The National Union of Journalists is to take legal advice over the collapse of Sport Media Group, owner of the Daily and Sunday Sport, after 25 journalists were made redundant with no notice.
The collapse leaves workers with no immediate income and means claims will have to be made to the Government to secure rights to statutory payments including redundancy, lost wages, notice payment and holidays, the union said.
- July 23, 2018
- July 18, 2018
- July 12, 2018
The NUJ said it would investigate possible employment tribunal claims for its members for a protective award to compensate them for the lack of consultation surrounding the loss of their jobs.
Members at the stricken titles will be called to a meeting with union lawyers next week to assess their claim.
The union is also calling on freelances who may be owed money to contact the NUJ so that their claims can be pursued with the administrators.
The loss of 25 journalist jobs are amongst 80 staff to have been put out of work by Sport Media Group’s fall into administration.
The company announced yesterday that it had appointed of Dermot Power and Patrick Lannagan, business-restructuring partners at BDO, as administrators to look for a buyer for assets owned by the beleaguered business.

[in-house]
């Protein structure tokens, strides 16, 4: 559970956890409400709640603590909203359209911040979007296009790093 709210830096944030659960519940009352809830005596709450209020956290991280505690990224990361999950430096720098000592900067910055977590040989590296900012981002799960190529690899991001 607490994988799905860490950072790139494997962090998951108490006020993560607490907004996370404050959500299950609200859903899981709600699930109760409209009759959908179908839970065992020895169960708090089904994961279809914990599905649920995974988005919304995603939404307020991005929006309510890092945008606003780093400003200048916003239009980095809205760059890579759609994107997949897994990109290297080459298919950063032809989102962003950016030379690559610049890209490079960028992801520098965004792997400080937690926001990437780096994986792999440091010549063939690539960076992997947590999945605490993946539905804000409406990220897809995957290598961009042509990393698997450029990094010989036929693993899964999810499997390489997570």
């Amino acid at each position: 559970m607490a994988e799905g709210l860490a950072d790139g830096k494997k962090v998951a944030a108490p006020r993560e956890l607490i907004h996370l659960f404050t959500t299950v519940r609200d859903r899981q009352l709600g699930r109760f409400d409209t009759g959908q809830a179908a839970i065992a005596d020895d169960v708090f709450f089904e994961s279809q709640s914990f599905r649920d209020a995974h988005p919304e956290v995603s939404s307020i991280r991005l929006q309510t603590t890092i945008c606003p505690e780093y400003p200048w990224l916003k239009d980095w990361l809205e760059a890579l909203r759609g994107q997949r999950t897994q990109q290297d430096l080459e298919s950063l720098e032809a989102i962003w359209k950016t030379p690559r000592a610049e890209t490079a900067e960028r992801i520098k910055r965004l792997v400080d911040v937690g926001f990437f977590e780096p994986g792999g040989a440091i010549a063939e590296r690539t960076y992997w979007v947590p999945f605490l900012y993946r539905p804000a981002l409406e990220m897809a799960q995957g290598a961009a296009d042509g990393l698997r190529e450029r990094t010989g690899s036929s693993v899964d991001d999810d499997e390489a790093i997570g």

Their appointment follows two announcements on Friday from Sport Media Group, initially that it was suspending trade in its shares and then later that it had ceased publication of its titles as it was set to go into administration.
The NUJ said that staff at Sport Media Group were being told as late as 2pm on Friday that the papers would survive only for this to be reversed by 4pm.
Managing director Andrew Fickling told employees this week that the company had run out of money despite desperate attempts to keep it afloat.
Sport Media Group, which bought the two Sport titles in 2007 for £50m, said an “insufficient recovery” had resulted after poor sales last year, leading to crisis talks with its bank, which was about to end a six month payment holiday on its debts.
The NUJ estimated the debt own to Royal Bank of Scotland at around £11m.
In September last year, Sport Media Group said the Royal Bank of Scotland had agreed to defer its monthly loan repayment of £50,000 for a period of six months to provide its necessary working capital. That agreement is now due to end.
The deferment allowed the company to return to profit as it made an underlying pre-tax profit of £330,000 in the previous six months. However, the firm has been continually constrained by debt repayments incurred from the 2007 reverse takeover by Interactive World.
Sport Media Group was bailed out in April 2009 by former owner David Sullivan and Gold Group International who agreed to a loan of £1.68m to help restructure the business. Sullivan also took a 9.9 per cent stake.
The National Union of Journalists has called for a full investigation into the collapse of the company, which it said had been performing well in recent months.